• WordNet 3.6
    • n Schizomycetes a former classification
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Webster's Revised Unabridged Dictionary
    • n. pl Schizomycetes (Biol) An order of Schizophyta, including the so-called fission fungi, or bacteria. See Schizophyta, in the Supplement.
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Century Dictionary and Cyclopedia
    • n schizomycetes A class or group of minute vegetable organisms known as bacteria, microbes, microphytes, etc., and allied forms, belonging to the achlorophyllous division of the Schizosporeæ of Cohn (the Schizophyta of later authorities), or to the Protophyta of still more recent authors. They were at first regarded as being simple fungi, and hence are sometimes still called fission fungi, but recent investigations indicate that they are more closely allied to the Schizophyceæ or lower algæ than to the true fungi. They are probably degenerate algæ, a condition which has been brought about by their saprophytic or parasitic habits. They consist of single cells which may be spherical, oblong, or cylindrical in shape, or of filamentous or various other aggregations of such cells. The cells are commonly about 0.001 millimeter in diameter, or from two to five times that measurement; but smaller and a few larger ones are known. They are, with one or two exceptions, destitute of chlorophyl, and multiply by repeated bipartitions. True spores are known in several forms, but no traces of sexual organs exist. They are saprophytic or parasitic, and occur the world over as saprophytes. They abound in running streams and rivers, in still ponds and ditches; in the sea, in bogs, drains, and refuse-heaps; in the soil, and wherever organic infusions are allowed to stand; in liquids containing organic matter, as blood, milk, wine, etc.; and on solid food-stuff, such as meat, vegetables, preserves, etc. As parasites, numerous species inhabit various organs of men and animals, causing most of the infectious diseases, as tuberculosis, typhoid fever, cholera, etc. Plants are subject to their attack to a more limited degree, a circumstance that is probably due to the acid fluids of the higher vegetable organisms. Schizomycetes vary to a considerable extent according to the conditions of their environment, and hence many growth-forms occur which have frequently received different generic names. The round growth-forms are called Coccus or Micrococcus; the rod-like forms have been termed Bacillus, Bacterium, etc.; the shortly coiled forms are known as Vibrio; the spiral forms have received the names Spirillum or Spirochæta; and the very elongated filiform ones are Leptothrix, etc. Their behavior with reference to the supply or exclusion of oxygen has led to their division by Pasteur into aerobiotic, or such as require a plentiful supply of free oxygen for the purpose of vegetation, and anaërobiotic, or those in which vegetation is promoted by the exclusion of oxygen, or at least is possible when oxygen is excluded. There are however, various intermediate forms. See entophyte, Fungi, Protophyta, Bacteriaceæ, Bacterium, Micrococcus, Leptothrix. Bacillus, Spirillum, Spirochæta, Vibrio.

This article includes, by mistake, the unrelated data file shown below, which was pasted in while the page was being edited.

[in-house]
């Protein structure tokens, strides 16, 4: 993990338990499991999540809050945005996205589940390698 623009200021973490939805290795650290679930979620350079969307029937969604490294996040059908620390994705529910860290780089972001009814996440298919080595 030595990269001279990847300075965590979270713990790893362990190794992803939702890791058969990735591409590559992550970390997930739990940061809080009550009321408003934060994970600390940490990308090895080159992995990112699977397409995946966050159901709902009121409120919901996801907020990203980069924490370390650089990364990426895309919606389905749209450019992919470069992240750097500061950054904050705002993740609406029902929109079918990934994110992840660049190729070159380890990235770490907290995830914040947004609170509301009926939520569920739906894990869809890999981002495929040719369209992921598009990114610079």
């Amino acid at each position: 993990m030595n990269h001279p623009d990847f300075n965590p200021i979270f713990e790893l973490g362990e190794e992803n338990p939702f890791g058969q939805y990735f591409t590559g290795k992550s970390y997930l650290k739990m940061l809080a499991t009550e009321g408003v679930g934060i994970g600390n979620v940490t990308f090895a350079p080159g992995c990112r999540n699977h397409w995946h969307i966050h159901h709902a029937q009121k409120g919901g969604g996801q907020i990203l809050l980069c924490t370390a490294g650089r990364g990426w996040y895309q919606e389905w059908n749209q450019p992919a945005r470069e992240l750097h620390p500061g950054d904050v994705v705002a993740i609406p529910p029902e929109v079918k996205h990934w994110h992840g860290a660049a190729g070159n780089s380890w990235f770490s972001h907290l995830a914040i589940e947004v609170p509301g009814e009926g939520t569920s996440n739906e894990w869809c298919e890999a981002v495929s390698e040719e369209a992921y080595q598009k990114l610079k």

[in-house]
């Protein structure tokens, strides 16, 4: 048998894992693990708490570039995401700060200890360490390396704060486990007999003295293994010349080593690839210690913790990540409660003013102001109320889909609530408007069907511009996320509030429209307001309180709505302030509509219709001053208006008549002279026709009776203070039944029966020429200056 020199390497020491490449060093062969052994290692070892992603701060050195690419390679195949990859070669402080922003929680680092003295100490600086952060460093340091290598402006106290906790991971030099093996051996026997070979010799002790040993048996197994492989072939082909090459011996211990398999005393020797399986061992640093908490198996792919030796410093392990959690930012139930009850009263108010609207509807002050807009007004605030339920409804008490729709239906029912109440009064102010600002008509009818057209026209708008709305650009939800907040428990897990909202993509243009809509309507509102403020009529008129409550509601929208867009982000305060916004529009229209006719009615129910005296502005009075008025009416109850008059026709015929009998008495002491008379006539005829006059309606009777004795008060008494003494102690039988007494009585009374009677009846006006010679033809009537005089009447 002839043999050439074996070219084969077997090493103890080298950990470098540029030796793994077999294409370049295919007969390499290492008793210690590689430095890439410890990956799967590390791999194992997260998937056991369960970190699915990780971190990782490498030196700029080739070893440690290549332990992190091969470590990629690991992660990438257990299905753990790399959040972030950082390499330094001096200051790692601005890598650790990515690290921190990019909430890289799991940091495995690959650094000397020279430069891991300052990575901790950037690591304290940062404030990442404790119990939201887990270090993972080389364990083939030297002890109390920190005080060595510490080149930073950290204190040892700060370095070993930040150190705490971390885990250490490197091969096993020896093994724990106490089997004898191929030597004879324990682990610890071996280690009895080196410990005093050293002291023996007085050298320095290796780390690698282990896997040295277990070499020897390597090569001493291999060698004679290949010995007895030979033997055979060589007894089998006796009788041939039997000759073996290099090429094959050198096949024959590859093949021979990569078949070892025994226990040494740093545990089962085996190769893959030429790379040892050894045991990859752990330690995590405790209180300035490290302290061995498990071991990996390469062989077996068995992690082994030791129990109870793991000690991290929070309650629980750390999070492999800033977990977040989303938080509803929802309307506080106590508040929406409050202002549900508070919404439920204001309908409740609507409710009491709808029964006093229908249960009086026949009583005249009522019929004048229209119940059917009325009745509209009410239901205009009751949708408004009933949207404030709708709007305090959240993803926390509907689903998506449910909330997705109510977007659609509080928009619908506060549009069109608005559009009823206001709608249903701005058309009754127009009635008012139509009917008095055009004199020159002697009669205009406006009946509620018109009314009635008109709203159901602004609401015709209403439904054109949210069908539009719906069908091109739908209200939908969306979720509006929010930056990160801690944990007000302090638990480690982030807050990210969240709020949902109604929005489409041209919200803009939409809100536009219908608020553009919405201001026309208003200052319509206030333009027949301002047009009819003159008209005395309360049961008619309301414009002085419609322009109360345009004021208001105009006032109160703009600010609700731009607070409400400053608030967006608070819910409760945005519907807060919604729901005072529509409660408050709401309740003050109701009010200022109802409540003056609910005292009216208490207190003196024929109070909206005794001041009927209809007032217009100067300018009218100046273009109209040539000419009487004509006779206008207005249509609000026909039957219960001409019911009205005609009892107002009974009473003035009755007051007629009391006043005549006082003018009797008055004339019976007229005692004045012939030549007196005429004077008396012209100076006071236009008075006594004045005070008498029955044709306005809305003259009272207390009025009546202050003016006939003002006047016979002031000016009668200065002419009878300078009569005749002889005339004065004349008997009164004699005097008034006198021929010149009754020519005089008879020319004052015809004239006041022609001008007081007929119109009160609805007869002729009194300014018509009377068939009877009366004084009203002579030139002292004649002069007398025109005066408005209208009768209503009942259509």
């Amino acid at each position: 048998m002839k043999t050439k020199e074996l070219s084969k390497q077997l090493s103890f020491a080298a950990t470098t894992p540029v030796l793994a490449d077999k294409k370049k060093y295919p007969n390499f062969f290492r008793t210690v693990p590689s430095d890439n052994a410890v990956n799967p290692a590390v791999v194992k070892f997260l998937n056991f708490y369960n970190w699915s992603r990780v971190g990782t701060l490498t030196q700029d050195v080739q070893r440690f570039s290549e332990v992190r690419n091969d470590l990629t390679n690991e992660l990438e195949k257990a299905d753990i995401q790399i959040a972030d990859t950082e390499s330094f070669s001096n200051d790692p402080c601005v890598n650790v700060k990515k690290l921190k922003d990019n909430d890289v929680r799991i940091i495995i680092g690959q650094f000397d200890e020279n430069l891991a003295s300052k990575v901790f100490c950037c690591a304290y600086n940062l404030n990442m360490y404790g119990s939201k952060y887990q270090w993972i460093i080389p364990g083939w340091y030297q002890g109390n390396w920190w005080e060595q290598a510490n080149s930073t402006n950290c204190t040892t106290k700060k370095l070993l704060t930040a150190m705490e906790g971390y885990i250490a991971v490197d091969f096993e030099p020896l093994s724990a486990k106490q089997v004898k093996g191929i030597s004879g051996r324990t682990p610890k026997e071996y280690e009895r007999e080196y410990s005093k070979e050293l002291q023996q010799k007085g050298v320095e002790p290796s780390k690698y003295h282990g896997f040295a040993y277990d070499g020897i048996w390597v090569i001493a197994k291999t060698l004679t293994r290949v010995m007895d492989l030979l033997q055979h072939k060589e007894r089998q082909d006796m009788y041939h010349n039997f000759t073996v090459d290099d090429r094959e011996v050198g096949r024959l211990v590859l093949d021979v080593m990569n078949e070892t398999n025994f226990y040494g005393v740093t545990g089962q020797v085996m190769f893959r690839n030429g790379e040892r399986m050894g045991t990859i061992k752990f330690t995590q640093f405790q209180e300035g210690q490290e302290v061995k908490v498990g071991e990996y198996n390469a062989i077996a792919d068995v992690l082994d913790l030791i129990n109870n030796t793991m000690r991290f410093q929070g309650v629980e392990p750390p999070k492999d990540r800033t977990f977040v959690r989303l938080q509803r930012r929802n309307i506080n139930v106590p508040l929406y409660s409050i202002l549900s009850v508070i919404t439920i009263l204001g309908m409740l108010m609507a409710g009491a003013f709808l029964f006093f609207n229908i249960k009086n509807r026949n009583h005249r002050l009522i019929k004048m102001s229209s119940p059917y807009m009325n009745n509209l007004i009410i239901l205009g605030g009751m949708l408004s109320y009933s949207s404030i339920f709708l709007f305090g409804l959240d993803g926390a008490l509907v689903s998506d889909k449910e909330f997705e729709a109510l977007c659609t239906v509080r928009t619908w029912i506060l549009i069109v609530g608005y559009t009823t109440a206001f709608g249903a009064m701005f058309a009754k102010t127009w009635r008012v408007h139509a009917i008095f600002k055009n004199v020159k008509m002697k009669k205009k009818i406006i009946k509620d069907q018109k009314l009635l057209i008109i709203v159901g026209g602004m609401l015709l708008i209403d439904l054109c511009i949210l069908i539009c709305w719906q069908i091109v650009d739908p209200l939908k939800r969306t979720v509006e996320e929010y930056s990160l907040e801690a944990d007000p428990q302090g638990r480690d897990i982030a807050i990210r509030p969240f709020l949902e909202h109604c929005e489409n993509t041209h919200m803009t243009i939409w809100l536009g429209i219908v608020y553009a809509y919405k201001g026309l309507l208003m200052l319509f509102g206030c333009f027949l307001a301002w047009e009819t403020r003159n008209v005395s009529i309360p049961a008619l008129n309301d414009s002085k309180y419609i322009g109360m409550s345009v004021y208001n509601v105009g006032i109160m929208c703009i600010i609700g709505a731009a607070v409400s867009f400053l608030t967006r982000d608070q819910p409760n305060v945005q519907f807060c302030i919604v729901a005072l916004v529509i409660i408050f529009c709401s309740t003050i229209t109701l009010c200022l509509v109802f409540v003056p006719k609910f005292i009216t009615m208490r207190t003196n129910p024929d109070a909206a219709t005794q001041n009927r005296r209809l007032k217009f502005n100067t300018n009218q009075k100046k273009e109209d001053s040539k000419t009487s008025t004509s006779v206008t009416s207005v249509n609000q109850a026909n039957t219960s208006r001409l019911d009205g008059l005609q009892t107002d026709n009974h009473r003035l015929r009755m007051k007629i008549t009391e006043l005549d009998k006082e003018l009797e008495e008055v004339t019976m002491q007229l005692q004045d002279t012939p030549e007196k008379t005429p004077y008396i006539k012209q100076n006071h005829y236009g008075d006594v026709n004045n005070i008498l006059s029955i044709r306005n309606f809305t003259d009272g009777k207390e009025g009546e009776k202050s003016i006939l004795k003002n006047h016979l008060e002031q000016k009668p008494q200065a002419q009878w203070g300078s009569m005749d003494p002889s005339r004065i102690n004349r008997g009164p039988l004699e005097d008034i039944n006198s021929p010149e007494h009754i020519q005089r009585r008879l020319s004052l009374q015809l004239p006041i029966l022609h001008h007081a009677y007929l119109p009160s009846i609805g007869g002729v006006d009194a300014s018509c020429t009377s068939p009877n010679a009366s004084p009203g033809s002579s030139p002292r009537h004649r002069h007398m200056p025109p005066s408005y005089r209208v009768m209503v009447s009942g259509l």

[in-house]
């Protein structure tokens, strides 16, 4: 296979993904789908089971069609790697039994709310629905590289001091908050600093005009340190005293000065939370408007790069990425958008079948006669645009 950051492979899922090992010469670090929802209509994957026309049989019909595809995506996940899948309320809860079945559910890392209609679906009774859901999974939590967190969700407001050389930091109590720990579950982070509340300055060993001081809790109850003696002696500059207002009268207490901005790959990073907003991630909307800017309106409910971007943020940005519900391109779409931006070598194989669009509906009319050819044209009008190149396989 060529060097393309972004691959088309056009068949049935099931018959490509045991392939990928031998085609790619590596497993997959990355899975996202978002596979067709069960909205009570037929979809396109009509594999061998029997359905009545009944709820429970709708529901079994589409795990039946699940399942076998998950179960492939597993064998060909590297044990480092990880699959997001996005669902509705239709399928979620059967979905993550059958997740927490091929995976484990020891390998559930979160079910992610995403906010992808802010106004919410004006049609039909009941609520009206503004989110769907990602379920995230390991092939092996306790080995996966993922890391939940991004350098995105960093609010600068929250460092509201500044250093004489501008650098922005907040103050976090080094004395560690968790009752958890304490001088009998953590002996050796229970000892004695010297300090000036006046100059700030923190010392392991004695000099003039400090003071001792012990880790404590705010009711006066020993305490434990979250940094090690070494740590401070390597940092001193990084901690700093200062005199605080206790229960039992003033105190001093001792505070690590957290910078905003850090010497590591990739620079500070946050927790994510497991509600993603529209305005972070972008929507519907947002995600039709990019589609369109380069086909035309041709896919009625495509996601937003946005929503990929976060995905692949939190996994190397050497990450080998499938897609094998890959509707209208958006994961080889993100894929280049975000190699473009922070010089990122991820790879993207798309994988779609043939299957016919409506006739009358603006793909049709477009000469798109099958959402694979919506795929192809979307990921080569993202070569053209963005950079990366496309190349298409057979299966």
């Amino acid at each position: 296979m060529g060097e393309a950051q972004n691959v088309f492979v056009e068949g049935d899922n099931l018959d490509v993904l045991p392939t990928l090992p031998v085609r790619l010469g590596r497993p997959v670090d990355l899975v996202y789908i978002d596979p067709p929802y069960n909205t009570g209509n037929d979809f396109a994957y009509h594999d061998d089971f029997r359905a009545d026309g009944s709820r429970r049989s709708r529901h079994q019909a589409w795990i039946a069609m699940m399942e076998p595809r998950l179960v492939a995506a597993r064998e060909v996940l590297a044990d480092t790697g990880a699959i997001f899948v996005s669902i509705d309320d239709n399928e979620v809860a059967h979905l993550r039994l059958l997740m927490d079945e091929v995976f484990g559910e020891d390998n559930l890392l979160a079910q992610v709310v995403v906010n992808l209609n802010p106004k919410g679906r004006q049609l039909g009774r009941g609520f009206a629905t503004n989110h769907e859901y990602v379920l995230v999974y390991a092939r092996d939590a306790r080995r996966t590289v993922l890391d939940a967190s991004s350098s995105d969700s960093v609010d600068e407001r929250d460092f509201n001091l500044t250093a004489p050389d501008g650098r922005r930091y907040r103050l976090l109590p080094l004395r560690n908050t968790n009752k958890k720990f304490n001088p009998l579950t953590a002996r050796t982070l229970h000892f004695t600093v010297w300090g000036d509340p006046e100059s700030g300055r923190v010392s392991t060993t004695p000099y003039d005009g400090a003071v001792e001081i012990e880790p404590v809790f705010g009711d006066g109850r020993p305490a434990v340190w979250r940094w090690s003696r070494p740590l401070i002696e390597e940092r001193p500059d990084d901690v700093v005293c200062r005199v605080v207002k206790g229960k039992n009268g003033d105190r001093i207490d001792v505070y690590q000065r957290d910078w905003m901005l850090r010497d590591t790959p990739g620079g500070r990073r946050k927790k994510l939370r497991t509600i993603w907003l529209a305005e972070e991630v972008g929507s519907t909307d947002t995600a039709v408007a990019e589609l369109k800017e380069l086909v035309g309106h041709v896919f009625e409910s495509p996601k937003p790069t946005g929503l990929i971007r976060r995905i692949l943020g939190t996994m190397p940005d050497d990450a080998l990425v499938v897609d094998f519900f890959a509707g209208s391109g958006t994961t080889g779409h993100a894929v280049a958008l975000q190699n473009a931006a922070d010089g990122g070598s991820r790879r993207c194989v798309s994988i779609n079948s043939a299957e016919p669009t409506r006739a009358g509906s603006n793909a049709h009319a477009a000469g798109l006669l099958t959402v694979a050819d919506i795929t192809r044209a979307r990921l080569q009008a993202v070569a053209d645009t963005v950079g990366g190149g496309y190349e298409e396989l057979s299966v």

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Chambers's Twentieth Century Dictionary
    • n Schizomycetes skiz-ō-mī-sē′tēz a botanical term for Bacteria, in reference to their commonest mode of reproduction—by transverse division.
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Webster's Revised Unabridged Dictionary
NL., fr. Gr. to split + , -, a fungus
Chambers's Twentieth Century Dictionary
Gr. schizein, to cleave, mykēs (pl. mykētes), a mushroom.


In literature:

The same is true of Schizomycetes, to which all the bacteria, bacillus, spirillum, and vibrio, and a number of other groups belong.
"The Mushroom, Edible and Otherwise" by M. E. Hard
Saccardo also included about 400 species of Myxomycetes and 650 of Schizomycetes.
"Encyclopaedia Britannica, 11th Edition, Volume 11, Slice 3" by Various
He considers them to be veritable schizomycetes, and proposes the name Plox scindens.
"A System of Practical Medicine by American Authors, Vol. I" by Various